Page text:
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Bishop v. Reyes

United States District Court, D. Arizona

May 19, 2016

Shirley Bishop, Plaintiff,
v.
Frank Reyes, Defendant.

          ORDER

          EILEEN S, WLLLETT, UNITED STATES MAGISTRATE JUDGE

         Plaintiff has consented to the exercise of Magistrate Judge jurisdiction. (Doc. 7). Pending before the Court is Plaintiff’s Application to Proceed in District Court without Prepaying Fees or Costs (Doc. 2). For good cause shown, the Application is granted, and Plaintiff is allowed to proceed in forma pauperis. The Court, however, must screen the Complaint (Doc. 1) before it is allowed to be served. 28 U.S.C. § 1915(e)(2). As the Ninth Circuit Court of Appeals has explained, “section 1915(e) not only permits but requires a district court to dismiss an in forma pauperis complaint that fails to state a claim.” Lopez v. Smith, 203 F.3d 1122, 1127 (9th Cir. 2000).

         I. Statutory Screening of In Forma Pauperis Complaint

         The Court must dismiss a complaint or portion thereof if a plaintiff has raised claims that are legally frivolous or malicious, that fail to state a claim upon which relief may be granted, or that seek monetary relief from a defendant who is immune from such relief. 28 U.S.C. § 1915A(b)(1)-(2). A pleading must contain a “short and plain statement of the claim showing that the pleader is entitled to relief.” Fed.R.Civ.P. 8(a)(2) (emphasis added). While Rule 8 does not demand detailed factual allegations, “it demands more than an unadorned, the defendant-unlawfully-harmed-me accusation.” Ashcroft v. Iqbal, 556 U.S. 662, 678 (2009). “Threadbare recitals of the elements of a cause of action, supported by mere conclusory statements, do not suffice.” Id. “[A] complaint must contain sufficient factual matter, accepted as true, to ‘state a claim to relief that is plausible on its face.’” Id. (quoting Bell Atlantic Corp. v. Twombly, 550 U.S. 544, 570 (2007)). A claim is plausible “when the plaintiff pleads factual content that allows the court to draw the reasonable inference that the defendant is liable for the misconduct alleged.” Id. “Determining whether a complaint states a plausible claim for relief [is] . . . a context-specific task that requires the reviewing court to draw on its judicial experience and common sense.” Id. at 679. Thus, although a plaintiff’s specific factual allegations may be consistent with a constitutional claim, a court must assess whether there are other “more likely explanations” for a defendant’s conduct. Id. at 681.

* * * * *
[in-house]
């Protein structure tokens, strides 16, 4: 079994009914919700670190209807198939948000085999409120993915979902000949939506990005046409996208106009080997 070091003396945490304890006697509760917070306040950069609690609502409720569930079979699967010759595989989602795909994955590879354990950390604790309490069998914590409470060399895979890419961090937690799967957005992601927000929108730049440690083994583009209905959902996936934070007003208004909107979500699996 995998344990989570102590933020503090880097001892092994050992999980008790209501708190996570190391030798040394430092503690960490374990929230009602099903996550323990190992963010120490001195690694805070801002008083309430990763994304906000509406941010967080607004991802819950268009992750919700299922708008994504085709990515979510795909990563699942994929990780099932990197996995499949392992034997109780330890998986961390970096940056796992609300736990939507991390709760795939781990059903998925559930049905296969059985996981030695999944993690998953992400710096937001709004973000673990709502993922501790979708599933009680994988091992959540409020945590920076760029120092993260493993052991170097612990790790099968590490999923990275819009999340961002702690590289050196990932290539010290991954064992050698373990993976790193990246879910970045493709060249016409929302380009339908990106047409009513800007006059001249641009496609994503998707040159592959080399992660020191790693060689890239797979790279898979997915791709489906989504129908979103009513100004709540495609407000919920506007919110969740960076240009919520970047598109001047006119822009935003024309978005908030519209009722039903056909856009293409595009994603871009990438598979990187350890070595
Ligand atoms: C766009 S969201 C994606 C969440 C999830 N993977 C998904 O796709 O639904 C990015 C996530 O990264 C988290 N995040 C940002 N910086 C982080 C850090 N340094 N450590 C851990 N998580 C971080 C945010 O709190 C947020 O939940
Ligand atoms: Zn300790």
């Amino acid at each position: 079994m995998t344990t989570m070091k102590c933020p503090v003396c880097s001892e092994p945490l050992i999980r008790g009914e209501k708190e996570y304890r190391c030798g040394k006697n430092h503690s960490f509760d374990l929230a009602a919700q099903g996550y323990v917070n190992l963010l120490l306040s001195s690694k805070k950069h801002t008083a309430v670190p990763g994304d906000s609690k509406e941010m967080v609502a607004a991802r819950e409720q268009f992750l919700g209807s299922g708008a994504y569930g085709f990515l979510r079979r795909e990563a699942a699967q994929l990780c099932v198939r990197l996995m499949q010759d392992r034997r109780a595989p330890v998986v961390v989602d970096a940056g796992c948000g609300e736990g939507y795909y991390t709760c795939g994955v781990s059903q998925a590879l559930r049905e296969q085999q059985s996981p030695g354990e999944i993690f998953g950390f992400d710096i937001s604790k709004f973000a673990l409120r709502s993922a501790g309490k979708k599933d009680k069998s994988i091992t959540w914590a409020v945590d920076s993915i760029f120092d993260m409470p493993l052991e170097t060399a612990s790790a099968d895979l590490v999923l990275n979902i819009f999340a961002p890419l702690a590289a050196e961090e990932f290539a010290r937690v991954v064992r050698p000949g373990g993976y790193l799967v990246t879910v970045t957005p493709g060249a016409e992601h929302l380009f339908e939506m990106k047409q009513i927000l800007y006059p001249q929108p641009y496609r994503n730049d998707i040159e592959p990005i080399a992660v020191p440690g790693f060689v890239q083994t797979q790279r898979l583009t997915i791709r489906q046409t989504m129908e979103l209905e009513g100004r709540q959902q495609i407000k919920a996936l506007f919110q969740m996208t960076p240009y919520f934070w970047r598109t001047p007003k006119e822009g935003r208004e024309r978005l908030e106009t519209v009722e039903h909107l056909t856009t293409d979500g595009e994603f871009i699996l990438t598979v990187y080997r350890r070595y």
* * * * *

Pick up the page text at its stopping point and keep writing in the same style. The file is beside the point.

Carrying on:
But as the United States Court of Appeals for the Ninth Circuit has instructed, courts must “continue to construe pro se filings liberally.” Hebbe v. Pliler, 627 F.3d 338, 342 (9th Cir. 2010). A “complaint [filed by a pro se litigant] ‘must be held to less stringent standards than formal pleadings drafted by lawyers.’” Id. (quoting Erickson v. Pardus, 551 U.S. 89, 94 (2007) (per curiam)).

         If the Court determines that a pleading could be cured by the allegation of other facts, a pro se litigant is entitled to an opportunity to amend a complaint before dismissal of the action. See Lopez v. Smith, 203 F.3d 1122, 1127-29 (9th Cir. 2000) (en banc).

         II. Complaint

         A. Conditions of Confinement Claim